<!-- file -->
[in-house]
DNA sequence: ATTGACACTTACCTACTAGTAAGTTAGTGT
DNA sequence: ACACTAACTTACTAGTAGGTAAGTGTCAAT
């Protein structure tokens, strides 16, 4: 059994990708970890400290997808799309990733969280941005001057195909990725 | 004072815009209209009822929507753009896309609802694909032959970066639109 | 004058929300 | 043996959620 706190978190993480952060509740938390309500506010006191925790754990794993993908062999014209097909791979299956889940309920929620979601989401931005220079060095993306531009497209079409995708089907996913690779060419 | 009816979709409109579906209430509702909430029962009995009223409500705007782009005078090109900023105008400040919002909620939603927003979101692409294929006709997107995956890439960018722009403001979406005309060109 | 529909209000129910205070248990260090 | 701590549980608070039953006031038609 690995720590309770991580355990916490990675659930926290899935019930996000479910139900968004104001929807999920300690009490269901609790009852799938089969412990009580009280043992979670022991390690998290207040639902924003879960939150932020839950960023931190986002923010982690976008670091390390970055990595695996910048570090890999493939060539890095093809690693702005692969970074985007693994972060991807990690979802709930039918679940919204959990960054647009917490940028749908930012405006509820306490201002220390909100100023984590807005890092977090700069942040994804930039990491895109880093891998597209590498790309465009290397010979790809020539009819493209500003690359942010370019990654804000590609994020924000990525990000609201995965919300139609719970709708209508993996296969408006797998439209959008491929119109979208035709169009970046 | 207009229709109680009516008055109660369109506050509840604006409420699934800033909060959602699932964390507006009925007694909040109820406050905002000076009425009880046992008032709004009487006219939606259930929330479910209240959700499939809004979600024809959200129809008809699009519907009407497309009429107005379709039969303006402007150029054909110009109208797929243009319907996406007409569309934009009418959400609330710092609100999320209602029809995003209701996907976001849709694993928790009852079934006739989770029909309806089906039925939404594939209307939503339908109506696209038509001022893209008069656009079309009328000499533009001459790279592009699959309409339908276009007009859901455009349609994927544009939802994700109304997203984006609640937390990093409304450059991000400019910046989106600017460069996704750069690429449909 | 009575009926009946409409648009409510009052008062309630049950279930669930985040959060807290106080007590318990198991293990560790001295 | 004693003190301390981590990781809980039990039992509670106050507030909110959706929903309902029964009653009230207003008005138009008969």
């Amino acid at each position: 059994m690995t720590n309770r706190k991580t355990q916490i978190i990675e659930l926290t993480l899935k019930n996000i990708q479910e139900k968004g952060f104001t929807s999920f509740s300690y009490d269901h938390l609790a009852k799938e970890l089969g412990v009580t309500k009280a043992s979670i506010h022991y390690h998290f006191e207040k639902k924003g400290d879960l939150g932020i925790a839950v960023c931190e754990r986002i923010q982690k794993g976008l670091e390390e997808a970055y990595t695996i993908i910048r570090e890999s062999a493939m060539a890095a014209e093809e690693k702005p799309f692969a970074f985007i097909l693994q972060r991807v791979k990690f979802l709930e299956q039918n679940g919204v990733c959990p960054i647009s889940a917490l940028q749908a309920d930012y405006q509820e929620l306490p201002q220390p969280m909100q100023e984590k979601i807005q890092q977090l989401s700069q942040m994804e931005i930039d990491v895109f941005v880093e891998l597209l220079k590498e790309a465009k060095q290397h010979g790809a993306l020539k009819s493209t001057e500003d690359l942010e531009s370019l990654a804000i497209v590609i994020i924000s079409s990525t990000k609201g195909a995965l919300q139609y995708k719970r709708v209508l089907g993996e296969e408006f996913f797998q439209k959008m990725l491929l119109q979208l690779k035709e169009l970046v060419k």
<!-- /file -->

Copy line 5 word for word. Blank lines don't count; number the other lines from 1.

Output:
């Amino acid at each position: 059994m690995t720590n309770r706190k991580t355990q916490i978190i990675e659930l926290t993480l899935k019930n996000i990708q479910e139900k968004g952060f104001t929807s999920f509740s300690y009490d269901h938390l609790a009852k799938e970890l089969g412990v009580t309500k009280a043992s979670i506010h022991y390690h998290f006191e207040k639902k924003g400290d879960l939150g932020i925790a839950v960023c931190e754990r986002i923010q982690k794993g976008l670091e390390e997808a970055y990595t695996i993908i910048r570090e890999s062999a493939m060539a890095a014209e093809e690693k702005p799309f692969a970074f985007i097909l693994q972060r991807v791979k990690f979802l709930e299956q039918n679940g919204v990733c959990p960054i647009s889940a917490l940028q749908a309920d930012y405006q509820e929620l306490p201002q220390p969280m909100q100023e984590k979601i807005q890092q977090l989401s700069q942040m994804e931005i930039d990491v895109f941005v880093e891998l597209l220079k590498e790309a465009k060095q290397h010979g790809a993306l020539k009819s493209t001057e500003d690359l942010e531009s370019l990654a804000i497209v590609i994020i924000s079409s990525t990000k609201g195909a995965l919300q139609y995708k719970r709708v209508l089907g993996e296969e408006f996913f797998q439209k959008m990725l491929l119109q979208l690779k035709e169009l970046v060419k």